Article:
• Oh No! My Hedgehog Has Mites!

    Written by Kelly Sosik-Hamor

    There are two theories on how a hedgehog gets mites. First, they can be transferred from an outside source (a infested bag of wood shavings, another hedgehog, or even from a different animal), or Second, that they came from the hedgehog himself (A few living on the hedgehog until the hedgehog's immunities become low and they are able to reproduce).

    Several species of mites have been identified on hedgehogs, including sarcoptic, demodectic, psoroptes, and chorioptes.

    The saroptic mite is also known as scabies, or sarcoptic mange. This mite can also affect dogs and cats and an infestation can present similar to allergic reaction (the skin reacting to an irritant). The sarcoptic mite can be difficult to find in skin scrapings, and it may take several scrapings before a mite is actually seen. This mite can affect owners, so it is very important to seek proper treatment from your vet. The life cycle of this mite is roughly 21 days.

    The demodectic mite is a tiny cigar shaped mite with eight legs. These mites feed in oil glands and hair follicles. It is possible that our hedgehogs, as well as other animals, normally carry a small amount of demodectic mites on their skin. This won't manifest into a problem unless immune deficiencies are present (infection, extreme stress, etc), so be sure to have you pet checked for the underlying cause. This mite can be transmitted to humans, but it rarely causes any problems. Their life cycle is 20-35 days.

    The psoroptes is a scabbing mite that is rather serious. They do not burrow as other mites do, instead they seek shelter and reproduce under a scab. The life cycle of this mite is 9 days, however they are known to reproduce vigerously. They is more often seen in live stock, then household pets.

    The chorioptes mite is an oval shaped gray/ white surface mite. This mite may be transmitted from host to host, or through bedding. An infestation may characterized by rough patchy skin with scabbing around the edges.

    Mites are easily diagnosed by a vet. If your hedgehog is scratching a lot and appears to be losing quills in a concentrated area, you need to go to the vet and have him do a skin scraping. A skin scraping is a very simple procedure that takes only about 10 mins and won't cause your hedgehog any harm or discomfort. Once a scraping is taken, your vet will look at it under a microscope to see if any mite can be found. It should be noted that the mites won't always appear in the scraping, and you may want to proceed with a preventative treatment.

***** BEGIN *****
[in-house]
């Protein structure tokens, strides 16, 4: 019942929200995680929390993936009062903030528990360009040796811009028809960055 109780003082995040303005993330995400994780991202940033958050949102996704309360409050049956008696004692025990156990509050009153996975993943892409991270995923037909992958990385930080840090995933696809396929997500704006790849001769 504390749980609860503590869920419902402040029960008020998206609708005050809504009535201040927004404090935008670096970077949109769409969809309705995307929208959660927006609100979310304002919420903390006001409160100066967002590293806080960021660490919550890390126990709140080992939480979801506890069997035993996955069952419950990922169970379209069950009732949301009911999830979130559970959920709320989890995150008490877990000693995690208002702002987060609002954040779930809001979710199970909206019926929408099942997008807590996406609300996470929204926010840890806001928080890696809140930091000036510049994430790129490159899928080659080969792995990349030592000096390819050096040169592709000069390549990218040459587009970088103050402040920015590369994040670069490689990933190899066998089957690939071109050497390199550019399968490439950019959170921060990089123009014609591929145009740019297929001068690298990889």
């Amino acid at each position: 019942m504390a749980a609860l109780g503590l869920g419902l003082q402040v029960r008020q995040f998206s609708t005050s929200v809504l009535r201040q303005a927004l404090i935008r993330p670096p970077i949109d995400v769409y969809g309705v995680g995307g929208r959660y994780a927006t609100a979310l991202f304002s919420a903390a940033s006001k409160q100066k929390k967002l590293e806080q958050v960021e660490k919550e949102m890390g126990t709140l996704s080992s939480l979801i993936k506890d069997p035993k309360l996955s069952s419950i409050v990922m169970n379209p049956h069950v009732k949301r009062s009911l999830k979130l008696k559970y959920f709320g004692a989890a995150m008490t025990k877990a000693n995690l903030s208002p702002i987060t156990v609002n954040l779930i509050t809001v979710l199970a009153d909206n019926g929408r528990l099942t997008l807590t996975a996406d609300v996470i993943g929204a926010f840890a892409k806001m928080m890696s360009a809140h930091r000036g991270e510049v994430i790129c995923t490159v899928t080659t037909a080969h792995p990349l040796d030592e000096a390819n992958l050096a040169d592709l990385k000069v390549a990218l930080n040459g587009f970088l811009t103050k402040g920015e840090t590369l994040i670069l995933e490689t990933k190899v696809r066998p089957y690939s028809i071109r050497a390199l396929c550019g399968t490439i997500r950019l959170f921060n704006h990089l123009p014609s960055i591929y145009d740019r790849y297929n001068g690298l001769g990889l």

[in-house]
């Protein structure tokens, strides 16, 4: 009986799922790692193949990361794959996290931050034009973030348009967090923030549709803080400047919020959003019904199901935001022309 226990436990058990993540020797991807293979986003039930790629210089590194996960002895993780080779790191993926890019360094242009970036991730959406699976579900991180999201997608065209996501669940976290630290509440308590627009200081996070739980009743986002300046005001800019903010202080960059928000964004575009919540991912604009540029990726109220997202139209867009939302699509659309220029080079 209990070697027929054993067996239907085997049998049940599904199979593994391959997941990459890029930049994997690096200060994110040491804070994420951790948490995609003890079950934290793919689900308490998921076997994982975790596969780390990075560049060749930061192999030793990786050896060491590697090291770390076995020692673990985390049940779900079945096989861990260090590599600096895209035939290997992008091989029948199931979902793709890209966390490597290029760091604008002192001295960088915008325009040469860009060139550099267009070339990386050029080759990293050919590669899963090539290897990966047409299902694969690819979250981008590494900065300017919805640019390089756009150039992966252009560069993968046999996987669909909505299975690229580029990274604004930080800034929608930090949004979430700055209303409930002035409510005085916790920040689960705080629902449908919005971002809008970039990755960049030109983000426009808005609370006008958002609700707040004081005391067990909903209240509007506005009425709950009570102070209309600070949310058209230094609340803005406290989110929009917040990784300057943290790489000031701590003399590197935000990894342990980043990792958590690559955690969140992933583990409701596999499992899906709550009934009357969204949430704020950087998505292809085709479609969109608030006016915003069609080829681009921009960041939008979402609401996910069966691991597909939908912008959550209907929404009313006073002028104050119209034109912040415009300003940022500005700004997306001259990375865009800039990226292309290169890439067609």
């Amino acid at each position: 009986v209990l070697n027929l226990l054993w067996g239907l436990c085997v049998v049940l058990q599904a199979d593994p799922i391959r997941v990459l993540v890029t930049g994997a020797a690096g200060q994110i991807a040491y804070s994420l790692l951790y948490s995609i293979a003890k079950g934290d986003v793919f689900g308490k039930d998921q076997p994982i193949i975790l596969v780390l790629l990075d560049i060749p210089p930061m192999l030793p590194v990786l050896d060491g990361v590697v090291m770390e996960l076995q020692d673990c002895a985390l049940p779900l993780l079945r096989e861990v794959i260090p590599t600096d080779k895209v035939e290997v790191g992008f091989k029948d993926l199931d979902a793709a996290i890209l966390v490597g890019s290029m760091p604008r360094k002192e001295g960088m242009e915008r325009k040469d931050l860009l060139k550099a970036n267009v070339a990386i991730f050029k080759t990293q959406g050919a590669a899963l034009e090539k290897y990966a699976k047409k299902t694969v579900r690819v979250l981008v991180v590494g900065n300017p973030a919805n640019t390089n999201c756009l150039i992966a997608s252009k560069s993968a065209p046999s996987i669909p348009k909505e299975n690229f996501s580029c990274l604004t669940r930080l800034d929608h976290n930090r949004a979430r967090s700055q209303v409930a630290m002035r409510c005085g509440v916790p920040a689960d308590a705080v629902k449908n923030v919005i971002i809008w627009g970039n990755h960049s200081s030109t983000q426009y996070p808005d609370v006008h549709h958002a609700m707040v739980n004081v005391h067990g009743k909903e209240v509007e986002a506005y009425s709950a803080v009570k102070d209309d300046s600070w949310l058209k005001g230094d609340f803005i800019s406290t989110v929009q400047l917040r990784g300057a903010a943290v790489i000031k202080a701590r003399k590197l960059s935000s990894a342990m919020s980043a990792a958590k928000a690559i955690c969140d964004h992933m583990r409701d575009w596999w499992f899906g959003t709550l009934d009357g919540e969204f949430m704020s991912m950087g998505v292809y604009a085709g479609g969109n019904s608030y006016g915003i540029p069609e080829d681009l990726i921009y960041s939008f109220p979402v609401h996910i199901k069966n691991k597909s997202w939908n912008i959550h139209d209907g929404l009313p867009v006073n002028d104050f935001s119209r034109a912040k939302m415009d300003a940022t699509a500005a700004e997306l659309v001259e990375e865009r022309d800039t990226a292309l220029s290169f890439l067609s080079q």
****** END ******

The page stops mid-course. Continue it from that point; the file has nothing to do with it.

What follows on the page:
Up until recently, Ivermectin was the treatment of choice for mites. This treatment is always preformed by a vet and may be oral, topical, or injectable *. Generally the hedgehog is given 3 times treatments spaced 2 weeks apart, but this varied based on the severity of the mites. Unfortunately, Ivermectin is not effective in all cases, and greater sucess rates have been seen when using Revolution.

    Currently most breeders are treating mite outbreaks with Revolution (r) (selamectin). A single topical treatment of Revolution will last a full 30 days and will outlast the life cycle of any mite. See your vet dosage information and for a prescription for Revolution.

    It is also important to note that mites like cortisone and will reproduce rapidly when it is used. Their reproduction rates increase during cool weather and decrease during hot weather, so preventive treatments are more important during cooler months. Their life cycle can be as short as 10-12 days during the winter.

    * Injectable ivermectin is extremly dangerous to hedgehogs and has resulted in death, in several cases. Please do not allow your vet to use this treatment.